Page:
2.) “What distingueshes complementarian theology from traditional hierarchicalism?”
    –unless that question was seriously inquisitive and not rhetorical, you have just straw-manned your oponents’ position, and rather badly I might add. Complimentarianism argues that men and women are ontologically equal and functionally different. Both man and woman are created equally in the image of God, and both enjoy different roles in the household and in marriage. Notice that I have used the word “different” for roles and function. I anticipate, due to your vitriolic disposition towards complimentarianism that you will argue that what I mean by this is that women are oppressively subjugated to men. This has never been the complimentarian teaching. Men are appointed by God, this schema says, to be the chief self-sacrificing servant of the woman, giving himself for her benefit and good (Sounds an awful lot like Christ and the Church, eh?). There is no biblical basis for saying that the man is ontologically (i.e. inherently) superior, nor can you biblically say that the man’s role as “head” is functionally superior.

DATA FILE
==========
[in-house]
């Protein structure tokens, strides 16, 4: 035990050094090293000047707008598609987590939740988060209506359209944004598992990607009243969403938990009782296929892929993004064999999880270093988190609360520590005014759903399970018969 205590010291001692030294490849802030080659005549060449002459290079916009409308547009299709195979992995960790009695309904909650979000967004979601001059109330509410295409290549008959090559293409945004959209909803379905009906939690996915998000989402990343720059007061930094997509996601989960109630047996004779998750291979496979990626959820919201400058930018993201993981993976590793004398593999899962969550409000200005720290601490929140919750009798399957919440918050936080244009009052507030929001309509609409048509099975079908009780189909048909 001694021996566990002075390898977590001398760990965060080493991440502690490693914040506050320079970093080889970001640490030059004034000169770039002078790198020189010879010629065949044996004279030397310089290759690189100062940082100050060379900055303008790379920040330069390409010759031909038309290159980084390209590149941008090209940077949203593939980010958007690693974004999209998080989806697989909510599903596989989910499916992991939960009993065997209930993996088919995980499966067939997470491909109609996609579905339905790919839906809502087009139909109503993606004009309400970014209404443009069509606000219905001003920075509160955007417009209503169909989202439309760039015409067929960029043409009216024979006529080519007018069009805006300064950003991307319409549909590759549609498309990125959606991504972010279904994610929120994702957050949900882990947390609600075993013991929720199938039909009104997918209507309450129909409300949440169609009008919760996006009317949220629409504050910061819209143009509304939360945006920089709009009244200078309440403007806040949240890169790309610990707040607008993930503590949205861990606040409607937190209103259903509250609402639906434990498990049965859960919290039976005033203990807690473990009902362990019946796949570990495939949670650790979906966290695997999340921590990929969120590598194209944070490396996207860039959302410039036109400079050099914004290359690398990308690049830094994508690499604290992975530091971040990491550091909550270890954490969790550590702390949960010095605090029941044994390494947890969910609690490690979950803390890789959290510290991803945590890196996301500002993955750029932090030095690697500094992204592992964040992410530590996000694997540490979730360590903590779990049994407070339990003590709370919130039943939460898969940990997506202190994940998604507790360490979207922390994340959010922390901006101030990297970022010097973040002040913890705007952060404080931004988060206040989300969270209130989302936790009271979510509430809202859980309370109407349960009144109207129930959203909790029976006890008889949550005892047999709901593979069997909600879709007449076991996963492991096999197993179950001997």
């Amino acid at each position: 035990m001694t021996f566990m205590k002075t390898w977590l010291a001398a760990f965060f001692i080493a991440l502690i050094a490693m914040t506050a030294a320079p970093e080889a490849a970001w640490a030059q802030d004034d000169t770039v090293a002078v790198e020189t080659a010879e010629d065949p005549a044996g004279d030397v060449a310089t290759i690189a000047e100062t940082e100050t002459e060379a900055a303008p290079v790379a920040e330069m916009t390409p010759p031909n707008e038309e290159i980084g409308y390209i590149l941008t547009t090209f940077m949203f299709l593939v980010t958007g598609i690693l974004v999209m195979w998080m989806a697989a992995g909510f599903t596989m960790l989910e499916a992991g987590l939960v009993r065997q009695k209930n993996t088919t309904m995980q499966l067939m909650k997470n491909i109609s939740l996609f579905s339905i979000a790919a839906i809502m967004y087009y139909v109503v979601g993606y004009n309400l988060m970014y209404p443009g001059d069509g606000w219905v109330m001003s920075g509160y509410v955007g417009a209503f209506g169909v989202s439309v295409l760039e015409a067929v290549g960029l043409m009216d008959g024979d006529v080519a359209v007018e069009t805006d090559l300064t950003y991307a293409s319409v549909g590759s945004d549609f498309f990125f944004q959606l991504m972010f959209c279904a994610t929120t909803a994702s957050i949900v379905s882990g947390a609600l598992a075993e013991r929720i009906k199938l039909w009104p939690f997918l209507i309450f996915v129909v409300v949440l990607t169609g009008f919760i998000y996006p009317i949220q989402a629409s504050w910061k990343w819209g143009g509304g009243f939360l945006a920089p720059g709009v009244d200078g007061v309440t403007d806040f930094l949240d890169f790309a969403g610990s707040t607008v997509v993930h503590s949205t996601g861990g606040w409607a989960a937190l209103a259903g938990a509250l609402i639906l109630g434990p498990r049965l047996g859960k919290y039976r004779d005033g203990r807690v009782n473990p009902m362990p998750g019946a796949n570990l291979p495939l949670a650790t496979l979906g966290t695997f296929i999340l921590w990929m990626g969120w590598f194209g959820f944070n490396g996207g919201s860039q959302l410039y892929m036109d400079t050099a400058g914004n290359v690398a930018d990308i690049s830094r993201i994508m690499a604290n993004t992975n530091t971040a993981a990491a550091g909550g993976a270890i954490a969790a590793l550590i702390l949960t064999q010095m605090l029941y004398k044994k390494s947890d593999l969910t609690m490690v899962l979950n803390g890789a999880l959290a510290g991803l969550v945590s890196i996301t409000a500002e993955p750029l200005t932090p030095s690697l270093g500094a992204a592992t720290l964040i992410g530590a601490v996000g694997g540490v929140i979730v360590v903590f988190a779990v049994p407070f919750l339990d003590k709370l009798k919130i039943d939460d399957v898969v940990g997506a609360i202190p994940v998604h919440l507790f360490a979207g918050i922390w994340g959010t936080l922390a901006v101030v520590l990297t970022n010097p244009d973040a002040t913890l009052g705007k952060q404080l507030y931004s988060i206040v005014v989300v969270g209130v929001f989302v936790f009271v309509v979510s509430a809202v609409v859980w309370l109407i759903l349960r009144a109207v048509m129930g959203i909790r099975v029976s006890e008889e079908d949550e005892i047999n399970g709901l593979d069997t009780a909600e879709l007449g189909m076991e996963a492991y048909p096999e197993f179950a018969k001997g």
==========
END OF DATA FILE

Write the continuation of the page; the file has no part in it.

By contrast, “traditional hierarchicalism,” I believe, implies that the man is ontologically and functionally superior to the woman. I’ve personally never met any pious Christians who hold to this belief. In fact, I think this view is very far removed from any true Christian belief.